Your editorial of May 22 suggests you are unaware that some internal assessment is lacking in rigour - to put it in layman's terms: some people cheat.
In my own subject at Standard grade, internal assessment forms 20 per cent of the overall award, and I have perhaps a one in five chance of verification each year - so that's a grade 1 assessment all round, and get the kids in to tart things up via dictation if I get caught. Sorry, that happens.
In contrast, the external exam is a breath of fresh air because the SQA does not allow you to mark your own pupils and, as it moves more towards online marking with automatic sampling to ensure consistency, the opportunity to cheat is rapidly diminishing - even if you wanted to boost the mark of some pupil you had never heard of.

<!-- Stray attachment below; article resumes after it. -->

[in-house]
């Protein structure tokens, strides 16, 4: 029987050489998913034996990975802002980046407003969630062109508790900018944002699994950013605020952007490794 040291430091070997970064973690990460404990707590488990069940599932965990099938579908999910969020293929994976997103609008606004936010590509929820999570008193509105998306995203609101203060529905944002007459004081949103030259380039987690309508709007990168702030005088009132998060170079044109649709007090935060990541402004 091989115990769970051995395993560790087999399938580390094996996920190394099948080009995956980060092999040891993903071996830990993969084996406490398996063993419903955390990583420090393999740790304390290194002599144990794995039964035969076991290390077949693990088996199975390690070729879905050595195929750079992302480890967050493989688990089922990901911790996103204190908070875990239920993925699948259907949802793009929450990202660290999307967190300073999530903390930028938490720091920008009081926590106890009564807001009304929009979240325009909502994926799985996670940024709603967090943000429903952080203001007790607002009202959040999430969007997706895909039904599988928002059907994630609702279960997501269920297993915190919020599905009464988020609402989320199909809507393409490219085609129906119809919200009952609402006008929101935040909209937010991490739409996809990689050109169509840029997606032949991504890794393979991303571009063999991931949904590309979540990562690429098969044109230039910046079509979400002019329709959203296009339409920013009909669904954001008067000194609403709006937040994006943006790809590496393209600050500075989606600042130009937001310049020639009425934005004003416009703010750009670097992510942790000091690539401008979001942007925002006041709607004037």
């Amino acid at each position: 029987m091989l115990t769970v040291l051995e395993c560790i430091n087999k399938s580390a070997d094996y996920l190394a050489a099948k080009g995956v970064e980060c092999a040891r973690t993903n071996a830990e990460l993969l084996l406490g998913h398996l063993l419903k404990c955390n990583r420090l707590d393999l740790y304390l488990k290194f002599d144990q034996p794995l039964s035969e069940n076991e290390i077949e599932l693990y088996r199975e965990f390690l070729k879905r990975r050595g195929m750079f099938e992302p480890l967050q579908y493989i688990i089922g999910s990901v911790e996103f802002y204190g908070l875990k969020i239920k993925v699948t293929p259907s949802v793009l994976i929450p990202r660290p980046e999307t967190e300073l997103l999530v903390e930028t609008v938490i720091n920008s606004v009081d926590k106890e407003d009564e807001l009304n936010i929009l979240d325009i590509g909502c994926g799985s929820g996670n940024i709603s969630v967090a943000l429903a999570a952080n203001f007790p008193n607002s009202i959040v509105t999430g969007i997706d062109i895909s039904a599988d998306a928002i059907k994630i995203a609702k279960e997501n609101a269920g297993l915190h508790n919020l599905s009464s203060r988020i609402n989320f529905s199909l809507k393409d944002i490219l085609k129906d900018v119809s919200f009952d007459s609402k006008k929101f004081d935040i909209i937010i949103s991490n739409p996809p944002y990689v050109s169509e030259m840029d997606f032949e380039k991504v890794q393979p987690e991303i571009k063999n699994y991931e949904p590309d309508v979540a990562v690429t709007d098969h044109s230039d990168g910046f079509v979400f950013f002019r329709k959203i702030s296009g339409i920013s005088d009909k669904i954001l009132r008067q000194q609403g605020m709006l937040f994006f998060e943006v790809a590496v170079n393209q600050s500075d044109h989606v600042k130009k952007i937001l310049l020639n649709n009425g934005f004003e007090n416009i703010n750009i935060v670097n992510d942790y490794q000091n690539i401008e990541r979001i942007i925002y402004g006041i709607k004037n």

There is no comparison. Under one system, you can help or massage results ("that was a practice" is my favourite). In the other, you mark scripts of anonymous pupils - some of whom are "seeded" (already marked, so yours can be compared to the "official" version). If you deviate from the norm in the external exam, your marking is halted and remedial work undertaken until you show you can mark accurately.
Your editorial compares apples with oranges. There is no contest: external assessment is far and away more reliable than internal.
Dave Baker, principal teacher, cynicism.